Free to Connect (F2C) is being held at the American Film Institute’s Silver theater in Silver Spring Maryland, a suburb of Washington DC It is an exemplary demonstration of how to hold a no-frills conference… skeleton (but highly competent) conference crew, judicious outsourcing of food and reception, in a compact venue which offers lots of opportunities to meet the other attendees and presenters. The presentations are being streamed on the web, and there is an interactive Campfire chat which is projected next to the PowerPoint slides and which can be monitored by the speakers so that questions can be taken from outside the conference. As might be expected, the interactive chat is a mixture of serious comments and snark. Its a little disconcerting to type and see your comment projected full screen twenty seconds later.

About 250 participants. We were invited to bring our wireless laptops, and looking at the audience during my own presentation it seemed that well over 70% of the audience machines were Macs. We used my own Macbook for my presentation and the colleagues in our session; two were PowerPoint presentations that we ran in Keynote after listened to catcalls as Parallels tried to boot up Vista. Balance seems to be a mixture of Dells, IBM/Lenovo and a few netbooks. Acer Aspire, etc.

David Weinberger is live-blogging.

Session 2: Net politics and other applications
Ellen Miller, Sunlight Foundation,
Nathaniel James, Media and Democracy Coalition,
Larry Keyes, Telehealth via Broadband, and
Eva Sollberger, Stuck in Vermont Video Blog

4th set of presentations. Chris Savage is a lawyer, had a really interesting talk about the death of the Chicago School and how right now there is a unique opportunity to retool regulation to make it more consumer friendly.

Derek Slater – Google policy analyst. Talking about “Measurement Lab” an open platform for researchers to make measurements of internet bandwidth and for consumers to figure out what their internet speed is. There is so much we don’t know how the internet is performing. Could we fund some servers at the University that would host the Measurement Lab applications?

John Peha – FCC chief technologist. Mythology of Rural Broadband
1 in 3 households do not have access to wired broadband at any price.
Broadband has positive benefits for communities who have it, even for members of those communities who don’t subscribe.

Unserved communities don’t gain from broadband, and broadband installed elsewhere can actually degrade things in unserved communities.

Comment: Government should write the rules so that it easier to do the right thing than the wrong thing.

Technology neutrality is something to aim at.

The people who are comfortable with technology are the non-engineers they just use what works.

Comment: Technology neutrality is a false mantra.

Amy Wohl — “recovering Chicago School economist.” When govt. attempts to fix mistakes by the market there is a lag.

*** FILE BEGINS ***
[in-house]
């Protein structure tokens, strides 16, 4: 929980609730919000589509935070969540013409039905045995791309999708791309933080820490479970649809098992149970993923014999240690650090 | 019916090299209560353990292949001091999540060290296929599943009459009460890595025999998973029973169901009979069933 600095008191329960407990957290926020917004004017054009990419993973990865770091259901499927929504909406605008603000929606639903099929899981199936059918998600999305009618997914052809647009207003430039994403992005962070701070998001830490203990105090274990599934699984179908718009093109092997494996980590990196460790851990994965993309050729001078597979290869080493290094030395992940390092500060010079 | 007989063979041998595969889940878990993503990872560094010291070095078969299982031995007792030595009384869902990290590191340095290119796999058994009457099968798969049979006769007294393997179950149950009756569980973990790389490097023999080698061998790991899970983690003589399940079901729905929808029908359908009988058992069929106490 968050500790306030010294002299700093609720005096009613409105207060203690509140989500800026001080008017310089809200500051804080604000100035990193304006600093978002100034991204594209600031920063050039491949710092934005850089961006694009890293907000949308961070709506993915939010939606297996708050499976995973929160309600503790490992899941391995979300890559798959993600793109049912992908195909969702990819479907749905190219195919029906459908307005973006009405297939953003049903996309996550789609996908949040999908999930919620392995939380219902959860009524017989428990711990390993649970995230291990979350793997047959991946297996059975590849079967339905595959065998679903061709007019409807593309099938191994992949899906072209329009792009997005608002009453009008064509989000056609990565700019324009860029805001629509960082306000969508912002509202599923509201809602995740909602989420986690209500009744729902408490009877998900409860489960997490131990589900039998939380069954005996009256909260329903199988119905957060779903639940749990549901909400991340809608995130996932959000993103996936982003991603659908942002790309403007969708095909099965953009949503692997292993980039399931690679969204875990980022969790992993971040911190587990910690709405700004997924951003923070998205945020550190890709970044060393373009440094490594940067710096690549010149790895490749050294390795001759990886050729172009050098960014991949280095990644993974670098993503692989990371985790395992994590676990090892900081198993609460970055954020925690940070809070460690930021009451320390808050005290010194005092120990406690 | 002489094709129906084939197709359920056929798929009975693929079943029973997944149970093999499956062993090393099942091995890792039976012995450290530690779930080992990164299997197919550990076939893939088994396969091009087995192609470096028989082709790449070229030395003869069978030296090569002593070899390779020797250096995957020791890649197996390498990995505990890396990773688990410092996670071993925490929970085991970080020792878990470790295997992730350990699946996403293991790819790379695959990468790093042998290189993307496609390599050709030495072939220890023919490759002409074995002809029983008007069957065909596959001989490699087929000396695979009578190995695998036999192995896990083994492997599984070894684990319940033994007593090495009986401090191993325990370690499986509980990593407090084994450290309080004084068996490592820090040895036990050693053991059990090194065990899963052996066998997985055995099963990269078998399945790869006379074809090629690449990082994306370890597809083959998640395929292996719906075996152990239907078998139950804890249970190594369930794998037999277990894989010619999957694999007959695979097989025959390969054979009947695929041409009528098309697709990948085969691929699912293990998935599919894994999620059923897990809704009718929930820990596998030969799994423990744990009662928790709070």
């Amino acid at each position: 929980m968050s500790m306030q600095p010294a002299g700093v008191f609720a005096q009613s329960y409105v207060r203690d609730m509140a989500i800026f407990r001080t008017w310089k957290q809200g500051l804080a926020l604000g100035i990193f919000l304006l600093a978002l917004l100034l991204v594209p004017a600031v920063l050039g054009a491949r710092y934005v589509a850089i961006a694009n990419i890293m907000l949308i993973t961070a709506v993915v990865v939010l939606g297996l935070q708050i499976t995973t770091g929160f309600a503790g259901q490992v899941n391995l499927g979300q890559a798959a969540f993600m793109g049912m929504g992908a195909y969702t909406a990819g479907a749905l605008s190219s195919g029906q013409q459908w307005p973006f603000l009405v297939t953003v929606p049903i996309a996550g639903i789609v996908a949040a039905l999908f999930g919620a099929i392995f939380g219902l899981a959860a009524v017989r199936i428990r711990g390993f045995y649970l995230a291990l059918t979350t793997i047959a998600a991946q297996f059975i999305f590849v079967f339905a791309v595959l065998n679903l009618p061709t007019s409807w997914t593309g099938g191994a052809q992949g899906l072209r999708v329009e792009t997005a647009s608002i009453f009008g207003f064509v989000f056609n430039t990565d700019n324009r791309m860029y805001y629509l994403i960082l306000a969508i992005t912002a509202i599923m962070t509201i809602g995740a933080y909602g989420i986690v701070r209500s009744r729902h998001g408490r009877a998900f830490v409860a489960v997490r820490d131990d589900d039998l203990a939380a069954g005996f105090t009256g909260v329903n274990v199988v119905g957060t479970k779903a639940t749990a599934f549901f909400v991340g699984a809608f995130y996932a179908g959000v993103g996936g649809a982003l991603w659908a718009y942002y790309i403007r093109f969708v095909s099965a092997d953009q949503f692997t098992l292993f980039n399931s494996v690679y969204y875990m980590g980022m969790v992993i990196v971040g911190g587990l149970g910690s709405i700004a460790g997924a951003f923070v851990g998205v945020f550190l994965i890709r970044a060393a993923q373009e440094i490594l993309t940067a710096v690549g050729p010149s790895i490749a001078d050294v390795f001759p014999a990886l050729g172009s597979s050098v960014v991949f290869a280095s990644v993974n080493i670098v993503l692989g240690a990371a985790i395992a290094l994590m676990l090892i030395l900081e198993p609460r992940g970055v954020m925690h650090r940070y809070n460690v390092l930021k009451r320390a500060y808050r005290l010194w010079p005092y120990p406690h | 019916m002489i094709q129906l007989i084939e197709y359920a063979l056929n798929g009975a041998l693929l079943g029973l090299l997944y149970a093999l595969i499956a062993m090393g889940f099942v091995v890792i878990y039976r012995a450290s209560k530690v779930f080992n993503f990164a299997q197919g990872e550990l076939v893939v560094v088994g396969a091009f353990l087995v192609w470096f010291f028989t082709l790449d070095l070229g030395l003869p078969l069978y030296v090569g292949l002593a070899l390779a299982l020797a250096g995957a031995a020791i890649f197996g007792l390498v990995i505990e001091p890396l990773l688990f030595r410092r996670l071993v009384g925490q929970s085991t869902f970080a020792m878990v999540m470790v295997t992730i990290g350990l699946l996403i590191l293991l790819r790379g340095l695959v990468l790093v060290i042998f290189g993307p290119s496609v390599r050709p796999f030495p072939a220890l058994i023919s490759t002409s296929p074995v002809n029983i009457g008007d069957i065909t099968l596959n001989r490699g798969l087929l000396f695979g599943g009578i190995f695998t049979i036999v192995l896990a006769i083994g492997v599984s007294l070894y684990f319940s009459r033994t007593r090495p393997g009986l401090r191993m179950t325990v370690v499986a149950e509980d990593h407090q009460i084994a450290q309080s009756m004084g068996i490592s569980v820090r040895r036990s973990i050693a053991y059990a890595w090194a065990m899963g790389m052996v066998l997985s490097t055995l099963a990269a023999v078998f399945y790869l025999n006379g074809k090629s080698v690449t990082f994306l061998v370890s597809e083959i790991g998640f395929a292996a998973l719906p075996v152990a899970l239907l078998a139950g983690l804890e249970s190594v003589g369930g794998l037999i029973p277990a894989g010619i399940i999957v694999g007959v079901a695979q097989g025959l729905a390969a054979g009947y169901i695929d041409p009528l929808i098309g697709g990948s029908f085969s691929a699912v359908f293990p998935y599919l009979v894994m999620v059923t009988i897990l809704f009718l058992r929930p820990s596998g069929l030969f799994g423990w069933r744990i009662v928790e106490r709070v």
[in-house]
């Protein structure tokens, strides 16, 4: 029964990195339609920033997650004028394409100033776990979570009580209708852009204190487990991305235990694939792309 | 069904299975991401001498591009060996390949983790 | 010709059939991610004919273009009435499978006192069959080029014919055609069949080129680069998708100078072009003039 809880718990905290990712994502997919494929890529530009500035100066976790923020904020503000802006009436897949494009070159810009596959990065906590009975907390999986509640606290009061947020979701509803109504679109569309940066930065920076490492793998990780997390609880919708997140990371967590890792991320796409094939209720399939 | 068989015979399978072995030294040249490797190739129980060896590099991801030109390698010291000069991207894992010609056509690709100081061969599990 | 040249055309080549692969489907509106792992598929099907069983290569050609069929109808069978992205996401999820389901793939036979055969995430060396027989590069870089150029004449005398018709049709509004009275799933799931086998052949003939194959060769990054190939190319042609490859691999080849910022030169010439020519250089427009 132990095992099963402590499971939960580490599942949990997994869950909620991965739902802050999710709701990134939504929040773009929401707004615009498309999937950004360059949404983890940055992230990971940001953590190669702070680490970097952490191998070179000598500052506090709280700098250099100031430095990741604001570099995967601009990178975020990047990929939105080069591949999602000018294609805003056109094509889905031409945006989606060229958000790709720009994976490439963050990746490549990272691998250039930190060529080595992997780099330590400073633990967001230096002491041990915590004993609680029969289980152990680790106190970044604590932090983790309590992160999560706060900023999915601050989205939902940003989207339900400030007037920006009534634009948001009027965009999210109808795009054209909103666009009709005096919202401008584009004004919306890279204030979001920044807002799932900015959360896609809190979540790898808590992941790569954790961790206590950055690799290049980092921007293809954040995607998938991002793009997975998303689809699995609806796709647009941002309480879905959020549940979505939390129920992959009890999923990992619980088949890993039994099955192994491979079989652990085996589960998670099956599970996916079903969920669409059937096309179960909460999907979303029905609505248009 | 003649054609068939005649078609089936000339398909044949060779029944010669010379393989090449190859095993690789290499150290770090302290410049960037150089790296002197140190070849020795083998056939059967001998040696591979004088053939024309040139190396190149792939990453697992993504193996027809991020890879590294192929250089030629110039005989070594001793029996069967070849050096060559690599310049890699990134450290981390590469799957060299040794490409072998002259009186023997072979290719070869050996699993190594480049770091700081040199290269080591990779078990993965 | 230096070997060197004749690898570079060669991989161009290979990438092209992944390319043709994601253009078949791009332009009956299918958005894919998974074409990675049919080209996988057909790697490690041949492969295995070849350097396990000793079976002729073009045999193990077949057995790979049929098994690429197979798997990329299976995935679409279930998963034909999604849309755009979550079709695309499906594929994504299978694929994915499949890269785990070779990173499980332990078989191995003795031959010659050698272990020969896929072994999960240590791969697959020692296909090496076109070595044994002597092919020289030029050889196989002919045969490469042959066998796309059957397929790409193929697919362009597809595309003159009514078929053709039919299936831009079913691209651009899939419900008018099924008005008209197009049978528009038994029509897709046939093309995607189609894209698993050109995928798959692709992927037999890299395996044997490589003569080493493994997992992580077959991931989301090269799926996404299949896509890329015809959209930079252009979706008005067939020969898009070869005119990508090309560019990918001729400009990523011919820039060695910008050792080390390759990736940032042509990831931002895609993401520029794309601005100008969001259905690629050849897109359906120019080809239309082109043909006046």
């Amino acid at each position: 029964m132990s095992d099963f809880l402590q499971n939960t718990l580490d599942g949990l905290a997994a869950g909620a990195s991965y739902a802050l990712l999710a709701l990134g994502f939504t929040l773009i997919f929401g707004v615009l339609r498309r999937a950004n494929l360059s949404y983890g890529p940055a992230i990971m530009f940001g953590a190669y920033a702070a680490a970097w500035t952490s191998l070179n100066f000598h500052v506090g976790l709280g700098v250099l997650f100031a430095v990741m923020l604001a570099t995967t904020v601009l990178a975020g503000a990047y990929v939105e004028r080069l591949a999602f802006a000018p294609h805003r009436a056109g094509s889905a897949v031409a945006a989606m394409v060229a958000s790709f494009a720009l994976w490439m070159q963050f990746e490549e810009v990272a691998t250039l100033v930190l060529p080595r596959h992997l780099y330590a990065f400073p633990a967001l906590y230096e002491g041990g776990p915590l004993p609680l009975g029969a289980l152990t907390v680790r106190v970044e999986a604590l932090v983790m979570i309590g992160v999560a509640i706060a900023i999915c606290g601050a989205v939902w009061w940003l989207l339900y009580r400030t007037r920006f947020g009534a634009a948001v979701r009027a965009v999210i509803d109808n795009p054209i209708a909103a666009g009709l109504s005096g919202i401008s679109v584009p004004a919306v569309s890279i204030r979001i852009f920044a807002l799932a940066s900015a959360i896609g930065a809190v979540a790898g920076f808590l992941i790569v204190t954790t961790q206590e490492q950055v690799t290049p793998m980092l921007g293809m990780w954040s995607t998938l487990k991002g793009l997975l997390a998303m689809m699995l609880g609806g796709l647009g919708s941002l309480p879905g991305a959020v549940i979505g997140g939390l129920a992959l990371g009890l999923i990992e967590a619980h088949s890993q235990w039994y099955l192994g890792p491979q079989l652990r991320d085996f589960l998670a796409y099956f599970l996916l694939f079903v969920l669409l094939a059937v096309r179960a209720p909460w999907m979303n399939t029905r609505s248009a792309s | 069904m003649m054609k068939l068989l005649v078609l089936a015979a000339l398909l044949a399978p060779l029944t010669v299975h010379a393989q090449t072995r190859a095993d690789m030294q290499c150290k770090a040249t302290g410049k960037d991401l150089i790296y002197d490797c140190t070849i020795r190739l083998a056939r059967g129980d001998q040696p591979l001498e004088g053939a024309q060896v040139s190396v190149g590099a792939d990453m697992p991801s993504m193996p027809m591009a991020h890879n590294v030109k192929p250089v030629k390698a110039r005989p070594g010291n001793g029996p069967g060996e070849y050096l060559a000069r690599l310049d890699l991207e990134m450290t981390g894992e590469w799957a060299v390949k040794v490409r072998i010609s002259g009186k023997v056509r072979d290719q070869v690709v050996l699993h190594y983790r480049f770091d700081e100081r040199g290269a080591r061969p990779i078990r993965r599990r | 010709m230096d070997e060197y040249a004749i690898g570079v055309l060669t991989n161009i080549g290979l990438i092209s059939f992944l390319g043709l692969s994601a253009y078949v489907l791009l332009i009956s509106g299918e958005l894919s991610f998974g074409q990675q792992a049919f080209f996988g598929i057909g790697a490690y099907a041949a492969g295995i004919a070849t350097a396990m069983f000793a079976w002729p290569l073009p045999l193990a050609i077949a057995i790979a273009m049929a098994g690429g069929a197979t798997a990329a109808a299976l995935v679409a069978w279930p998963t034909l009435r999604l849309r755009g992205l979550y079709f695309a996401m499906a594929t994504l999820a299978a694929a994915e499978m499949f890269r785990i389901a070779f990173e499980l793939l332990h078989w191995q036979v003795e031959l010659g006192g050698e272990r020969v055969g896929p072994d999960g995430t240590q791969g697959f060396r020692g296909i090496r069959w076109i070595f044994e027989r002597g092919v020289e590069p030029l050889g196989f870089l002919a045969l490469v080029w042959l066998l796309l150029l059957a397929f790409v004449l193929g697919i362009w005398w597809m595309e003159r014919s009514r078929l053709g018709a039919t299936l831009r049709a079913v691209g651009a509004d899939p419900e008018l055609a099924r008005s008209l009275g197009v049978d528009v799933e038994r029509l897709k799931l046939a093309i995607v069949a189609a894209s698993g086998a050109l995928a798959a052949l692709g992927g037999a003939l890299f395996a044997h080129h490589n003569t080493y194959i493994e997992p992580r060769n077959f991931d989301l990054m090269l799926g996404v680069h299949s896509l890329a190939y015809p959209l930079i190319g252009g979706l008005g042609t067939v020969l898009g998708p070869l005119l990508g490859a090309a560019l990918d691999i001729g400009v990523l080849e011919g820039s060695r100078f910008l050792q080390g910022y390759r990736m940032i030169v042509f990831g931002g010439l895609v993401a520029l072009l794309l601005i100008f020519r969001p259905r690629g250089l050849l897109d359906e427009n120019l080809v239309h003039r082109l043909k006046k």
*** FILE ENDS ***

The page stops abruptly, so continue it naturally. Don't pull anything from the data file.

The conference takes place on Monday and Tuesday. I arrived Saturday afternoon at Reagan airport and took the Metro to Silver Spring. Sunday, I ran around the mall. The Holocaust museum was jammed with school groups. I didn’t quite know what to expect, I rather thought it would be like going to a cathedral in Europe, but it was more like the science museum. To get to the regular part of the exhibits you have to get a ticket and you are assigned a time. Because of the crowds mine wasn’t until two hours later. I spent 90 minutes on the lower level looking at an exhibit of Nazi propaganda, and after that, I was done. Why people bring small children to this museum is beyond me.

I also went to the Native American museum, (outstanding kayaks) and the National Gallery. The Smithsonian museums are truly a national treasure..and they are all free.

Tom Friedman at the Freedom to Connect Conference

I’m at the Freedom to Connect conference, Thomas Friedman gives a keynote speech drawn from his latest book Hot Flat and Crowded. Notes:

Khakis, white shirt, tie. Looks shorter and younger than I expected. 🙂
Turns out he lives in Bethesda, so it is just a quick ride on the Metro.
Based on his book Hot, Flat and Crowded.

Looks at the running chat — “What the f*ck is that?”

Takes off shoes.
Someone immediately posts a photo on the interactive chat.

Motivation to write the book was that “we lost the groove of our country”.

New unit of measure — the Americum == 300 million people living like Americans

First Law of Petro Politics:

Price of oil has an inverse proportion to the pace of freedom.

Moderated a panel between Al Gore and Bono.

According to the World Bank, 1.6 billion or 1/4 of all humanity have no access to electricity.

Loosing a species every 20 minutes. We are experiencing the biggest loss of biodiversity.

An incredible list of opportunities masquerading as a series of disasters.
Solution to the problems of climate change, poverty, (and everything else) is abundant cheap reliable energy.

The country which dominates energy technology will be the leader going forward. This country has to be the U.S.

You’ll know it is a revolution when somebody gets hurt.

American golfers get 41 miles per gallon, based on the number of miles walked per year (900) and the average amount of alcohol consumed. (22 gallons) (LK: does this statistic factor in the lower efficiency of ethanol?)

The difference between technology and commodity.
Wind, nuclear solar, etc. are technologies == the more used the price goes down.
Fossil-fuels are commodities. == the more used, the price goes up.

Change the leaders, not the light bulbs.

When we leave Iraq it will be the biggest transfer of air conditioners known to mankind.

BANANA = build absolutely nothing anywhere near anything

Smart grid –> Smart home –> appliances automatically day trade electricity — stores power in electric car battery.

The future is here it is just not widely distributed yet.

I love being a reporter. It is a noble craft.

Conference: Freedom To Connect

Another plug for the Freedom To Connect conference to be held in Washington DC March 30th and 31. To crib from the home page.

F2C 2009 will tell the story of:

  • on-line, network-enabled industry and culture, new jobs and sustainable growth
  • Burlington VT, where muni fiber enables business, artistic endeavor, and new telemedicine
  • how Lafayette LA’s community came together as it built its muni fiber network
  • the twin cities of Cedar Falls and Waterloo, Iowa, where one twin has a muni net, and the other doesn’t
  • how municipal CIOs are planning for Seattle, Portland and San Francisco municipal fiber networks
  • city nets, wired and wireless, that didn’t work — what went wrong and what that teaches
  • what Obama’s infrastructure and economic recovery plans mean for tomorrow’s network